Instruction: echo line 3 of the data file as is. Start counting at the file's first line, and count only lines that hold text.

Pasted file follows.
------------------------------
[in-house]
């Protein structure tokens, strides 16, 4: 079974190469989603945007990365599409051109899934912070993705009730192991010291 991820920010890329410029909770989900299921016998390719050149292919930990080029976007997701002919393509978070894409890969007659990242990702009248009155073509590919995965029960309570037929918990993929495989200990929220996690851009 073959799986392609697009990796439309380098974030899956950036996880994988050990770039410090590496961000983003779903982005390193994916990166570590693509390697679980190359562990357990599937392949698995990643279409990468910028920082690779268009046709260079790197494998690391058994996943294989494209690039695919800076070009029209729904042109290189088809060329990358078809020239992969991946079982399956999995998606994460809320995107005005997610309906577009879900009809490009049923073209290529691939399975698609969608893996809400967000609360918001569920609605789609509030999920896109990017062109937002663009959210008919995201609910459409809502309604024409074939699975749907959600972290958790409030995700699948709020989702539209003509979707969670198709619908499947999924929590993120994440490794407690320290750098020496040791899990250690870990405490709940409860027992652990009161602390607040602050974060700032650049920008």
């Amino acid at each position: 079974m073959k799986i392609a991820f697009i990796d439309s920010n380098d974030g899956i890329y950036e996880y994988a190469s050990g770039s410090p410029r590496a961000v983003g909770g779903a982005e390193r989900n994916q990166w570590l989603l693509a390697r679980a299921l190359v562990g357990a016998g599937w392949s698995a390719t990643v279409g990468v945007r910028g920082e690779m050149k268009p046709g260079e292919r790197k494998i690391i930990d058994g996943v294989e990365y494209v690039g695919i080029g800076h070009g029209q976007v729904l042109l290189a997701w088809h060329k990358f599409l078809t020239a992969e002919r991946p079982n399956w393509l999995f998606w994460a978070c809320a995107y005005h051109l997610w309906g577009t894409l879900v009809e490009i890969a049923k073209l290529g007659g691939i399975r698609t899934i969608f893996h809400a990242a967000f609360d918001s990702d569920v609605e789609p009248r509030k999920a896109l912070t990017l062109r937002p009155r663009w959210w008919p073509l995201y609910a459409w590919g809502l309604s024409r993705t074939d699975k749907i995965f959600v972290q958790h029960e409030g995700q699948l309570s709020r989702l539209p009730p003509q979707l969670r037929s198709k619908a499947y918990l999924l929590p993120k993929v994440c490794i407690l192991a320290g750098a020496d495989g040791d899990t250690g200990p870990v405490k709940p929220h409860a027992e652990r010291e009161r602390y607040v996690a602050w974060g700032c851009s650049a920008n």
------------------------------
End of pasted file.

């Amino acid at each position: 079974m073959k799986i392609a991820f697009i990796d439309s920010n380098d974030g899956i890329y950036e996880y994988a190469s050990g770039s410090p410029r590496a961000v983003g909770g779903a982005e390193r989900n994916q990166w570590l989603l693509a390697r679980a299921l190359v562990g357990a016998g599937w392949s698995a390719t990643v279409g990468v945007r910028g920082e690779m050149k268009p046709g260079e292919r790197k494998i690391i930990d058994g996943v294989e990365y494209v690039g695919i080029g800076h070009g029209q976007v729904l042109l290189a997701w088809h060329k990358f599409l078809t020239a992969e002919r991946p079982n399956w393509l999995f998606w994460a978070c809320a995107y005005h051109l997610w309906g577009t894409l879900v009809e490009i890969a049923k073209l290529g007659g691939i399975r698609t899934i969608f893996h809400a990242a967000f609360d918001s990702d569920v609605e789609p009248r509030k999920a896109l912070t990017l062109r937002p009155r663009w959210w008919p073509l995201y609910a459409w590919g809502l309604s024409r993705t074939d699975k749907i995965f959600v972290q958790h029960e409030g995700q699948l309570s709020r989702l539209p009730p003509q979707l969670r037929s198709k619908a499947y918990l999924l929590p993120k993929v994440c490794i407690l192991a320290g750098a020496d495989g040791d899990t250690g200990p870990v405490k709940p929220h409860a027992e652990r010291e009161r602390y607040v996690a602050w974060g700032c851009s650049a920008n």